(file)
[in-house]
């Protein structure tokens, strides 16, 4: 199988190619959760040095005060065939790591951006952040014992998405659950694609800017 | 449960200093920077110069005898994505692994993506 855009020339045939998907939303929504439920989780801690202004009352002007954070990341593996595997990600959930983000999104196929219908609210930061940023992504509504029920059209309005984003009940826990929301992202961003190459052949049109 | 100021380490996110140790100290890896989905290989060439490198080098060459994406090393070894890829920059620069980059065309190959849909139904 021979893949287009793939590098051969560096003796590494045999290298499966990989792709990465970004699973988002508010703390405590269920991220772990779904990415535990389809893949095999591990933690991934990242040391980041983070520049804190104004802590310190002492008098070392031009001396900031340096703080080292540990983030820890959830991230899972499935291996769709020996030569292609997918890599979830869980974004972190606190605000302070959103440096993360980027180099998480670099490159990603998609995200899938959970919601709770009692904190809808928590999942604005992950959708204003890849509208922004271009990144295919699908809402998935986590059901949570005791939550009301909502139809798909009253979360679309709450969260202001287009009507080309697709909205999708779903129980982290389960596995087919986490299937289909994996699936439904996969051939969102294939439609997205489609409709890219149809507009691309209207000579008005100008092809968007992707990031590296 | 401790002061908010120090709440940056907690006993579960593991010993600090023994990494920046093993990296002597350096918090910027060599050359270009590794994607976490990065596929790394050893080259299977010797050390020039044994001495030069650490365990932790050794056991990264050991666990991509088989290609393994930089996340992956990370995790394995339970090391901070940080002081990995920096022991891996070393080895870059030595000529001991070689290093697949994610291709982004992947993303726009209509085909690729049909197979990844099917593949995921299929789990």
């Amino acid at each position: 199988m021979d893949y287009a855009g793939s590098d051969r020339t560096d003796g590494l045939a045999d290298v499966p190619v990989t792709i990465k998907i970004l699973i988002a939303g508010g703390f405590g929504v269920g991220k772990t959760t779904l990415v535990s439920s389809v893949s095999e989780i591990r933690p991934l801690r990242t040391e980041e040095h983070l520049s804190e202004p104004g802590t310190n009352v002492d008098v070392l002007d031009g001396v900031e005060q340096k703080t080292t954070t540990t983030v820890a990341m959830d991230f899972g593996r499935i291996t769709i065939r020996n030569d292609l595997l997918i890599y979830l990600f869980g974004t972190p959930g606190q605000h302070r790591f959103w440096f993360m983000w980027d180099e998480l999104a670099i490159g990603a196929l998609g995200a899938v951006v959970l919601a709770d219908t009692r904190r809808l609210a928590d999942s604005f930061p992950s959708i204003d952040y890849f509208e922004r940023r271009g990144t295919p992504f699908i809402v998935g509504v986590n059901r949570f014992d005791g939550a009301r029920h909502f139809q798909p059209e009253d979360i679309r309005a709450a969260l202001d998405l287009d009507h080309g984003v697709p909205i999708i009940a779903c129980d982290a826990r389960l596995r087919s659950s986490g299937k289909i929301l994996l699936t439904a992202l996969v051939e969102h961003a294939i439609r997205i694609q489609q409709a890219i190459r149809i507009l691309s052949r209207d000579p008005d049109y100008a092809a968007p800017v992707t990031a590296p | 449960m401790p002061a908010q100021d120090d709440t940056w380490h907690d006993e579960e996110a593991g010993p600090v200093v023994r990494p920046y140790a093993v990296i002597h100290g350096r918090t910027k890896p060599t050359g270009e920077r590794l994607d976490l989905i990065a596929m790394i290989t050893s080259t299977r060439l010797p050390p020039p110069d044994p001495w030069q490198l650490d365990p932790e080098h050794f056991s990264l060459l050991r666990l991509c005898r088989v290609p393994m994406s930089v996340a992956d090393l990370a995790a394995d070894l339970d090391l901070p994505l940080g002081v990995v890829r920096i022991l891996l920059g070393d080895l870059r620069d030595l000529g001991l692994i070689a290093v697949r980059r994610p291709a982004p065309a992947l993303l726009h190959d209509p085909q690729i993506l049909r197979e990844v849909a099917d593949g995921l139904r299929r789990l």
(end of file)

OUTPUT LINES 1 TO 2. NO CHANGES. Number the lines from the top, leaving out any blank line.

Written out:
[in-house]
């Protein structure tokens, strides 16, 4: 199988190619959760040095005060065939790591951006952040014992998405659950694609800017 | 449960200093920077110069005898994505692994993506 855009020339045939998907939303929504439920989780801690202004009352002007954070990341593996595997990600959930983000999104196929219908609210930061940023992504509504029920059209309005984003009940826990929301992202961003190459052949049109 | 100021380490996110140790100290890896989905290989060439490198080098060459994406090393070894890829920059620069980059065309190959849909139904 021979893949287009793939590098051969560096003796590494045999290298499966990989792709990465970004699973988002508010703390405590269920991220772990779904990415535990389809893949095999591990933690991934990242040391980041983070520049804190104004802590310190002492008098070392031009001396900031340096703080080292540990983030820890959830991230899972499935291996769709020996030569292609997918890599979830869980974004972190606190605000302070959103440096993360980027180099998480670099490159990603998609995200899938959970919601709770009692904190809808928590999942604005992950959708204003890849509208922004271009990144295919699908809402998935986590059901949570005791939550009301909502139809798909009253979360679309709450969260202001287009009507080309697709909205999708779903129980982290389960596995087919986490299937289909994996699936439904996969051939969102294939439609997205489609409709890219149809507009691309209207000579008005100008092809968007992707990031590296 | 401790002061908010120090709440940056907690006993579960593991010993600090023994990494920046093993990296002597350096918090910027060599050359270009590794994607976490990065596929790394050893080259299977010797050390020039044994001495030069650490365990932790050794056991990264050991666990991509088989290609393994930089996340992956990370995790394995339970090391901070940080002081990995920096022991891996070393080895870059030595000529001991070689290093697949994610291709982004992947993303726009209509085909690729049909197979990844099917593949995921299929789990």